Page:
''Worse is better," redux
0 comment Wednesday, August 20, 2014 |
Is the idea of ''worse is better'' still floating around out there? It seems to be, judging by some of the discussions I read in certain forums.
How does this idea persist? It's always been misguided, to view it charitably, or downright treasonous, to take a less charitable view of it.
I've written about it before, and I presented my reasons for thinking that an Obama presidency will not ''wake people up" or ''galvanize the right" or bring about some kind of conservative epiphany and restoration.
There have been so many events over the last ten or twen years that should have been wake-up calls, but were not. We've all become, to some extent, jaded over the steady move leftward and the transformation of America right under our noses. Going back to the early 90s, we saw the L.A riots, the O.J. Simpson acquittal and the jubilation of blacks following that. In more recent years, we've seen the lawlessness and shocking behavior in New Orleans following Katrina, and then the Knoxville murders, (ignored by our mainstream media, as the Katrina atrocities have been airbrushed away or denied) and the daily spectacle of the mass invasion of our country and the brazen marching by the invaders in our cities and towns.
Through all these events, there may have been isolated grumblings or flashes of resentment on the part of the majority, but ultimately people go back to sleep or back to their toys and distractions, while Change marches on.
When I pointed this out in the past, I was told that I was being negative, denying the possibility of an awakening on our part. I would love to believe that THIS time it will be different, that an Obama presidency will be the one galvanizing event. Why should it be, though?
Most presidencies have a 'honeymoon period' in which the new President is given some latitude and enjoys the goodwill of a majority of the people. Obama will coast on that goodwill for a time, but be sure that the very pro-Obama media will provide a permanent honeymoon for their guy. All criticism will be treated as examples of racism and bigotry.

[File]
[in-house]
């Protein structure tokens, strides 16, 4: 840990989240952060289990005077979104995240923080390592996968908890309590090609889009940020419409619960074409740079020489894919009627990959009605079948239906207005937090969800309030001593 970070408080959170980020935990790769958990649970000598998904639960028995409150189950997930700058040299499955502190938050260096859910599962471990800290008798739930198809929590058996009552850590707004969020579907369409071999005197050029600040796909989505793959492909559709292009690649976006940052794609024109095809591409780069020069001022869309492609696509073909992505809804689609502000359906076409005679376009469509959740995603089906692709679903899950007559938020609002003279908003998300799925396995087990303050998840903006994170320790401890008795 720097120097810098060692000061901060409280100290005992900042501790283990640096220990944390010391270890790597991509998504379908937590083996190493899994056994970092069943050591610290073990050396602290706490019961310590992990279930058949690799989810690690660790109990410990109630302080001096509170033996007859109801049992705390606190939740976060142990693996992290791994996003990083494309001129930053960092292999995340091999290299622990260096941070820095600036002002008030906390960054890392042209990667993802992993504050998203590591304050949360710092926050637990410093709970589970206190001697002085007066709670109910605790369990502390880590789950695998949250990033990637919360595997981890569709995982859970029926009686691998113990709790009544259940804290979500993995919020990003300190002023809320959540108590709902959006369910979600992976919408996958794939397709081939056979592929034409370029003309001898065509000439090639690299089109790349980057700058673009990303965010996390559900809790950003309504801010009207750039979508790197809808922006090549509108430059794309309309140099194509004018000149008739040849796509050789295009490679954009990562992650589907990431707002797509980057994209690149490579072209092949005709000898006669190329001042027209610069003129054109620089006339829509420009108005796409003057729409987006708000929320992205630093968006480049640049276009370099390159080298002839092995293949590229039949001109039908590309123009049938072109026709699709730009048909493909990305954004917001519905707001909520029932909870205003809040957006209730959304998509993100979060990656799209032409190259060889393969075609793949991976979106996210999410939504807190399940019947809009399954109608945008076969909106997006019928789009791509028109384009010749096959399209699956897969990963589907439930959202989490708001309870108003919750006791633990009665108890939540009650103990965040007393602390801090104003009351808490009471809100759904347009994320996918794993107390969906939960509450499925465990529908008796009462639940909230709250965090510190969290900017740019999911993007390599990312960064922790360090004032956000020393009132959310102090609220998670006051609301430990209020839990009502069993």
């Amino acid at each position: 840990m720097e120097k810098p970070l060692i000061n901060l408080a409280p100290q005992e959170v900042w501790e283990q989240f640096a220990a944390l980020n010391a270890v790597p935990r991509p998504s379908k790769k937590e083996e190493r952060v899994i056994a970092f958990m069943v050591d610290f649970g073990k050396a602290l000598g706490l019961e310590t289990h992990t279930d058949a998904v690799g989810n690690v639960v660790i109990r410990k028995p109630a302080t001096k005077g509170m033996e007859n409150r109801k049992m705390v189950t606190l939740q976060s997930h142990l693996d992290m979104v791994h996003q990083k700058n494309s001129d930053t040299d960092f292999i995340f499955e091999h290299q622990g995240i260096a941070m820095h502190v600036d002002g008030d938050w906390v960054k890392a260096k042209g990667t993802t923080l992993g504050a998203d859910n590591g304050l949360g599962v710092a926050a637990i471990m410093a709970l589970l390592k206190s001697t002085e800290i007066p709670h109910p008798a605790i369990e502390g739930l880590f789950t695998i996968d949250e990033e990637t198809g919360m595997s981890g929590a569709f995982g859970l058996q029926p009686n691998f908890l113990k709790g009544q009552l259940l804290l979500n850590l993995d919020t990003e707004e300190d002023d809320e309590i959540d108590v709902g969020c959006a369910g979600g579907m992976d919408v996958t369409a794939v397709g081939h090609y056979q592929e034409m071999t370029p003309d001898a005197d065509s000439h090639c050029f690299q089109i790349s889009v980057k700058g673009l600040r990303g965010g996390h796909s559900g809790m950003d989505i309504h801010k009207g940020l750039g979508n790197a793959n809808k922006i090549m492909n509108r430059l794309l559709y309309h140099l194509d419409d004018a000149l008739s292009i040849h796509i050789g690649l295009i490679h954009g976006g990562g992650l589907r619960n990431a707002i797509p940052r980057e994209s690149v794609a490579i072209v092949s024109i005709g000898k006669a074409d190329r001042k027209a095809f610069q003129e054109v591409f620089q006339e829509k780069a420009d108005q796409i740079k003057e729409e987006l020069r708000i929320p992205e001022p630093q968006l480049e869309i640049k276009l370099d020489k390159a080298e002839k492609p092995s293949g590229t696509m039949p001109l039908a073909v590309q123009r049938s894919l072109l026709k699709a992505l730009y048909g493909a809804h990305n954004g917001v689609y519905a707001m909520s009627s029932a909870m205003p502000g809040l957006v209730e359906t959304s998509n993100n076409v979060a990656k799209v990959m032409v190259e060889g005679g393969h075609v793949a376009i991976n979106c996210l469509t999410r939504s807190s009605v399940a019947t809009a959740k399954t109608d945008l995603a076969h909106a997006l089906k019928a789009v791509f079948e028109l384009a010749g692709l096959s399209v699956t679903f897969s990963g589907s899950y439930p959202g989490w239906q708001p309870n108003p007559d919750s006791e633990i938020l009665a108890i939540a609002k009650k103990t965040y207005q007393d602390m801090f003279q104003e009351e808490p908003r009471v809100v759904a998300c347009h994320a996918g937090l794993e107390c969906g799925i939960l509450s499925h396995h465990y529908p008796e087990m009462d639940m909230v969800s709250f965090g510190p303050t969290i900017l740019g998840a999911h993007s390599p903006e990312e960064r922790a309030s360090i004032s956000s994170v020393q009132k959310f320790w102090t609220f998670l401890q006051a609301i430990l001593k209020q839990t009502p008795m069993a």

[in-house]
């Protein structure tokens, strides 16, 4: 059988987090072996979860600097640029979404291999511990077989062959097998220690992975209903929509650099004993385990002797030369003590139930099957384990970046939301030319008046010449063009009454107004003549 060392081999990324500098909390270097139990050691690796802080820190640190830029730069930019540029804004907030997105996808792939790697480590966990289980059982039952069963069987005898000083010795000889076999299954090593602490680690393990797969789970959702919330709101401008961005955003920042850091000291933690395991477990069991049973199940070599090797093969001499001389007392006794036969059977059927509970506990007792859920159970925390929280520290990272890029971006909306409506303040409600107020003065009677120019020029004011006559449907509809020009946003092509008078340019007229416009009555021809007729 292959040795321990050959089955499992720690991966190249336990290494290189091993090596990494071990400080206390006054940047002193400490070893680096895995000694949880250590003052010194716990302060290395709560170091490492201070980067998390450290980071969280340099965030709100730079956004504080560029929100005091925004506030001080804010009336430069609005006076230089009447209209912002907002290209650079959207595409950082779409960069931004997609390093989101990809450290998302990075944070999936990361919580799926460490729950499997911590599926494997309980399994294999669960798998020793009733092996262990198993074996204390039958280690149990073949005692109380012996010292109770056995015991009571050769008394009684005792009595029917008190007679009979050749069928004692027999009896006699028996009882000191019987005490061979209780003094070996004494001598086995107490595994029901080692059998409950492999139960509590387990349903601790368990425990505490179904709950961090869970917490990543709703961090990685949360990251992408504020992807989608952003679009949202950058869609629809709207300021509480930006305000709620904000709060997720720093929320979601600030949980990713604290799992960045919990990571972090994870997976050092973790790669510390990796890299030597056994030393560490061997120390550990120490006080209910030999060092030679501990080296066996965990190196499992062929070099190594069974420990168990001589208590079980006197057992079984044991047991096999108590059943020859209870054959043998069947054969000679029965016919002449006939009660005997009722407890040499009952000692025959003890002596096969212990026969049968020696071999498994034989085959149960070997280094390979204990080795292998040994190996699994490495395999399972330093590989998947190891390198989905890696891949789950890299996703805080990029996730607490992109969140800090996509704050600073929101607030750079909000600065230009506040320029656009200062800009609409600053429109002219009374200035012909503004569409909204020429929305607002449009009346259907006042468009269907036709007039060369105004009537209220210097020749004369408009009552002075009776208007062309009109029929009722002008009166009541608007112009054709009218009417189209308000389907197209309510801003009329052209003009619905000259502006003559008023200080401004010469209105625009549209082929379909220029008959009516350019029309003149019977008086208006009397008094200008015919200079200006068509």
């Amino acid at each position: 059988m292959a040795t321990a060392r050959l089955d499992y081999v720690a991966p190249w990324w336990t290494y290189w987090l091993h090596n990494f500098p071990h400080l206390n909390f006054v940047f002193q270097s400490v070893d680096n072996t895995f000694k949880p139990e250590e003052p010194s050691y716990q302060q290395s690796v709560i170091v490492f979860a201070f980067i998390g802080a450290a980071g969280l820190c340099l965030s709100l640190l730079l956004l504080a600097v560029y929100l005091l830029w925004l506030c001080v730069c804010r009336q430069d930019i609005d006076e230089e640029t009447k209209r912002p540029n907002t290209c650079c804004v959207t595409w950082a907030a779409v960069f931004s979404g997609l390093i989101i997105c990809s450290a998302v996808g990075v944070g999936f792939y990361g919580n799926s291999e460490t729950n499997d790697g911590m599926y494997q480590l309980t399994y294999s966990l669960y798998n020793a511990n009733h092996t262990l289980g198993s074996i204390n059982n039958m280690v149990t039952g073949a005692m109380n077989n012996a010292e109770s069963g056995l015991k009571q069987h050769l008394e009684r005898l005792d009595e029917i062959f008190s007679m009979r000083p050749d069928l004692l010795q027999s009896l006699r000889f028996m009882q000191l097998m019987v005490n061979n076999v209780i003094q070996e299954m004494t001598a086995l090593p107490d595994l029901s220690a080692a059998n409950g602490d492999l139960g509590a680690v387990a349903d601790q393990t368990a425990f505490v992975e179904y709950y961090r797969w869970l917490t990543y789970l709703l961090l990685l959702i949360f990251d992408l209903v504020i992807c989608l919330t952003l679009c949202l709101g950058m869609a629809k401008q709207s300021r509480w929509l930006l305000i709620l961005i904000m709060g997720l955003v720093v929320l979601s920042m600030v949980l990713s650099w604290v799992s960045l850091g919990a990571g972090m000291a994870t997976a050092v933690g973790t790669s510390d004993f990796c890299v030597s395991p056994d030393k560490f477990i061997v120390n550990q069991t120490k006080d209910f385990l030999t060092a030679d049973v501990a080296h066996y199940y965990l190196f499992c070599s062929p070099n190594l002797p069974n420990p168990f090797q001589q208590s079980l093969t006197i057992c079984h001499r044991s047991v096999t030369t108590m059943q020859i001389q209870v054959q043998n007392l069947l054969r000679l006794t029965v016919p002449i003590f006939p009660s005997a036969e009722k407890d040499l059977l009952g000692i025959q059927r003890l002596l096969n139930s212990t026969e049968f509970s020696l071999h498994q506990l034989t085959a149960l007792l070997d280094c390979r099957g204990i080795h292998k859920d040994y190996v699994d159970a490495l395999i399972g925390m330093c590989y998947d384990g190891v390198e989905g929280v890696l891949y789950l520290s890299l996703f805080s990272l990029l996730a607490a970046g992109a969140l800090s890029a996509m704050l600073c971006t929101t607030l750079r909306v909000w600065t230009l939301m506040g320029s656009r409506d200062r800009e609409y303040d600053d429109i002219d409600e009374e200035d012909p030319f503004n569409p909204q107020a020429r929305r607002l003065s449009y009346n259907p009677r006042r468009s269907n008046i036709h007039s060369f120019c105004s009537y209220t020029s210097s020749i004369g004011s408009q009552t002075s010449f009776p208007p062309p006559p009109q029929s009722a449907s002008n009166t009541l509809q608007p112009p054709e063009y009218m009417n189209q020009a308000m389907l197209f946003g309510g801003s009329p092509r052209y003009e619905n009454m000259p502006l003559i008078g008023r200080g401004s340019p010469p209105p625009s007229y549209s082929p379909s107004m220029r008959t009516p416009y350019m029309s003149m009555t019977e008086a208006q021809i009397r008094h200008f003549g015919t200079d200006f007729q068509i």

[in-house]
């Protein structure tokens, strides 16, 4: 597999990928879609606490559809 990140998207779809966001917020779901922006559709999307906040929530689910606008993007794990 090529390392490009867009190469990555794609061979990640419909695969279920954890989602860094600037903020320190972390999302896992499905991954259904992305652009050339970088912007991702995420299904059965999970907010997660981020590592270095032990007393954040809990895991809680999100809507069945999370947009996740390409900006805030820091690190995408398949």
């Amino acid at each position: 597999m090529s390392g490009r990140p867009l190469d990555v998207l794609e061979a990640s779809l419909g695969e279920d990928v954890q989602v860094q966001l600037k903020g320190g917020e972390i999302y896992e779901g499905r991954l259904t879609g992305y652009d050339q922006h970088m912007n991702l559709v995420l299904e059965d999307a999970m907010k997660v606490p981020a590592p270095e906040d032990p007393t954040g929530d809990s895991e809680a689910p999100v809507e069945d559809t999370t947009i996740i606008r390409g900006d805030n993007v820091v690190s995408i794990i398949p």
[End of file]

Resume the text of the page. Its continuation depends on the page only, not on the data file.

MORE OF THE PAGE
Americans may well become lulled by the initial 'honeymoon' period and even those who did not vote for Obama will grudgingly say 'he's not too bad" or perhaps be taken in by this vaunted 'charisma' which I am told he has. Many Americans who are not troubled by anything resembling political philosophies or moral principles will accept whatever Obama proposes to do. Many Americans are not politically savvy, so they will see nothing wrong with most of the more radical leftist ideas he will promote.
Ever try to explain to an apolitical person, in very basic terms, why leftism and socialism are bad for America? When Obama says we need to 'spread the wealth around', that sounds good to many non-thinking Americans. Who can object to "wealth-spreading"? I've tried to explain why that idea is wrong, but my words don't penetrate through the fog in some cases.
Political illiterates, people who have no idea of our founding principles, or people who vote based on how nice a guy or gal the candidate appears to be, are not swayed by logical arguments or arguments based on principle.
They will not see how Obama is making things worse; they tend to believe whatever they hear on NBC Nightly News or what they hear on The View or Oprah or from Katie Couric.
As to the conservatives who think 'worse is better', I would like to hear specifics regarding how long it will take for worse to become measurably better? And how much worse will it have to get?
The biggest question I have is: how do the 'worse is better' proponents have so much faith that little lasting damage can be done by a Democrat President, plus a Democrat Congress, aided and abetted by a liberal media? The underlying assumption seems to be that whatever harm is done can be easily undone, but yet, when was the last time any incoming Republican administration undid what the Democrats did while in office? Did even the Reagan administration, which most Republicans consider the zenith of conservatism in modern America, undo the liberalism so entrenched from the New Deal and 'Great Society"? To my knowledge, nothing much was undone that had been wrought by a very busy left during those earlier reigns.